Fast speed film with HIGH color saturation

Discussion in 'Film and Processing' started by alaghi, Jun 25, 2003.

  1. I looking for color negative film with normal contrast and high
    color saturation. I do not need super fine grain, because I will not
    make large prints, only 15x21cm prints.<br>
    I tryed kodak supra 400 (i like very much), fuji NPH (I look for
    more color saturation, contrast is good), fuji superia 400 and kodak
    gold ultra(color change little bit, but usable).<br>
    I like very much AGFA Ultra, bur it is 100 asa. Do you know about
    a fast film that looks like agfa ultra in colors?<br>
    Do you know other films with these characteristics?<br>
    <br>
    Thanks a lot!
     
  2. The new Kodak Portra 400UC (not NC or VC) is the film for you.

    I dislike it, but most folk around here think it's fantastic.

    It will give you normal contrast and pumped up colours.
     
  3. Hi Gustavo,

    Try the Fuji NPZ800. Fast, great color, not too bad grain. The "standard" sports film.

    Will
     
  4. Portra 800, it's more saturated than Portra 400 VC and is a stop faster.
     
  5. ted_marcus|1

    ted_marcus|1 Ted R. Marcus

    Do you need something faster than 400? You might try Fuji Superia 800, which has amazingly good color and image quality. I rate it at 640 to get finer grain for scanning, but you said you don't need fine grain (although it has amazingly fine grain-- it's an amazing film). If you're complaining that Supra 400 has been discontinued, you might try Royal Supra 400, which may be nearly the same thing (Kodak doesn't provide a meaningful answer to this question).

    Elliot-- why do you dislike Portra 400UC? Everyone who has written about this film says it's the greatest thing since quilted toilet paper.
     
  6. I'll second William's recommendation for NPZ--excellent stuff,
    and pushes very nicely, too.
     
  7. 'Elliot-- why do you dislike Portra 400UC?'

    For the same reason many people dislike Velvia - an artificial colour palette, and bad
    skin tones
     
  8. I just shot some Kodak HD400. Had it developed at the local Walgreens, (Fuji Frontier machine) and liked it alot. Very saturated, I have since learned its just Royal Gold repackaged.
    I used it for outdoor, kids soccer, lots of colors and they all looked great.
     
  9. ted_marcus|1

    ted_marcus|1 Ted R. Marcus

    I just shot some Kodak HD400. Had it developed at the local Walgreens, (Fuji Frontier machine) and liked it alot.
    HD400 has somehow been optimized to make very nice minilab prints, probably better than any other consumer film I've seen. The intended snapshooter market couldn't do better. But HD400 shares with its (probable) ancestor Supra 400 the tendency to show "dandruff" grain in underexposed shadows. You won't see this in minilab prints because those areas get "clipped" enough to completely hide the grain. But any halfway-decent scanner will uncover enough shadow detail to make the grain very visible. The answer to this problem is to make sure you give the film enough exposure to expose the shadows adequately (good advice for any color negative film). Other than that, HD400 has very fine grain and very nicely staurated color.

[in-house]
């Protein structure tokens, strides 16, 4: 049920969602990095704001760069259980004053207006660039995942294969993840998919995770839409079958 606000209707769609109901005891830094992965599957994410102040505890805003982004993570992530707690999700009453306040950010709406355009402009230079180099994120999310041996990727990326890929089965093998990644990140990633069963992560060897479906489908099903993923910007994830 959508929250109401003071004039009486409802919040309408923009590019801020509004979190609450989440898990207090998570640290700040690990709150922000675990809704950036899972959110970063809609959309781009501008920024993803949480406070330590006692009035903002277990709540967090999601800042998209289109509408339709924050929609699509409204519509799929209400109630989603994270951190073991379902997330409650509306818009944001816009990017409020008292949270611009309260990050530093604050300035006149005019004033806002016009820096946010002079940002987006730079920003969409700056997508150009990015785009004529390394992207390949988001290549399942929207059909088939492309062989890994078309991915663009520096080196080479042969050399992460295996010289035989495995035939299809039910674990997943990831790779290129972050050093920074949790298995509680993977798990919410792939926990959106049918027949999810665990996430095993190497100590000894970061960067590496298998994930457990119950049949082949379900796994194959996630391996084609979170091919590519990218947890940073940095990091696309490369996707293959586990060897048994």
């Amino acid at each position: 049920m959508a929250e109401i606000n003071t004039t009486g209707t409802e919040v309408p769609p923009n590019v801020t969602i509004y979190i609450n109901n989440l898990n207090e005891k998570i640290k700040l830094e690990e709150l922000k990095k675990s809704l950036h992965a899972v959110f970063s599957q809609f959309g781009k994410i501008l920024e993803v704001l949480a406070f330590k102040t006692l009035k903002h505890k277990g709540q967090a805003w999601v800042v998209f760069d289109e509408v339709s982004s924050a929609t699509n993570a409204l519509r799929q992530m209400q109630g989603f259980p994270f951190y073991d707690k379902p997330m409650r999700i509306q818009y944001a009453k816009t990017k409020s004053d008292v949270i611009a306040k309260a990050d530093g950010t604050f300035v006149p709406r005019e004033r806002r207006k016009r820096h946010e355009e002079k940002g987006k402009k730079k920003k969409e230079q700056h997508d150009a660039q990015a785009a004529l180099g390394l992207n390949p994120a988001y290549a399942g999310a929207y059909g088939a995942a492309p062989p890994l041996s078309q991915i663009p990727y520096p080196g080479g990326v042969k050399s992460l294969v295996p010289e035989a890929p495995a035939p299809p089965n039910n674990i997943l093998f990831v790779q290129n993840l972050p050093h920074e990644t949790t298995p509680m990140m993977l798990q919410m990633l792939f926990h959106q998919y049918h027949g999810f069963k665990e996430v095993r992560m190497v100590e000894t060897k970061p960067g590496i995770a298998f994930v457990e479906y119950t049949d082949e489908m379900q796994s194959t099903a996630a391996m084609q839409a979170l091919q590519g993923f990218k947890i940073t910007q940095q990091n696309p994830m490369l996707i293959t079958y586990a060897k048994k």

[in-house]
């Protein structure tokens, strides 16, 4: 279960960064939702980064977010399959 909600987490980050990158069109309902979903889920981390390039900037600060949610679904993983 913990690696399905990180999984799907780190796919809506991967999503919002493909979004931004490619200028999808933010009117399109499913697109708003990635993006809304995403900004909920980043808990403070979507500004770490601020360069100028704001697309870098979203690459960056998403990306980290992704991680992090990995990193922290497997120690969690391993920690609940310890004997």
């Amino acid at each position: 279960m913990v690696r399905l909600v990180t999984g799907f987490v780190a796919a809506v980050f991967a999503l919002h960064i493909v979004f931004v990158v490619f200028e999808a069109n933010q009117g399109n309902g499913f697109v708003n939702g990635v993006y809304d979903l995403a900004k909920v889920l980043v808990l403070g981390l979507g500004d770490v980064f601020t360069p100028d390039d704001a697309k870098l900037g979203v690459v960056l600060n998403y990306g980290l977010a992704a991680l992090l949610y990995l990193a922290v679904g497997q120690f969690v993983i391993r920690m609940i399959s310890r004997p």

10. bad skin tones [from Portra 400UC]
    I've only shot one roll of it, with some pictures under overcast skies and some indoors with flash, and printed via some sort of Noritsu digital minilab on Kodak Royal paper, and the skin tones were fine. They look good on my film scanner, too. Many other people seem to like the skin tones, too, and Scott Eaton says this film even prints well on Fuji Frontiers, which can't be said of the other Portra films.
    If you say the skin tones were bad on the roll(s) you shot, I don't doubt it, but I'd be interested in knowing more about the setting/lighting and printing.
     
  11. 'If you say the skin tones were bad on the roll(s) you shot, I don't doubt it, but I'd be
    interested in knowing more about the setting/lighting and printing'

    I was shooting in overcast light with a diffused Lumedyne flash balanced to the
    daylight. The shot was an environmental portrait of 2 people in a garden (lots of
    green grass and colourful flowers). I was shooting on 645 with 2 backs (one with
    400VC, the other 400UC).

    I hand-printed the results on Kodak Endura Supra (Gloss). I prefered the results on
    400VC. To my eyes, the colours of 400UC were unnatural (of course, to an extent, I
    expected this), and the skin-tones had an unplesant red/magenta hue. In my
    attempts to correct the skin-tones, I ended up introducing a cyan/green cast to the
    rest of the image.

    400UC is finer-grained than VC, and this may make all the difference if you are
    shooting 35mm and wish to enlarge beyond 8"x10".

    But for day-to-day use in medium format I'll be sticking to 400VC.

    (Not sure about Frontiers, but 400VC prints well on Noritsu machines.)
     

Share This Page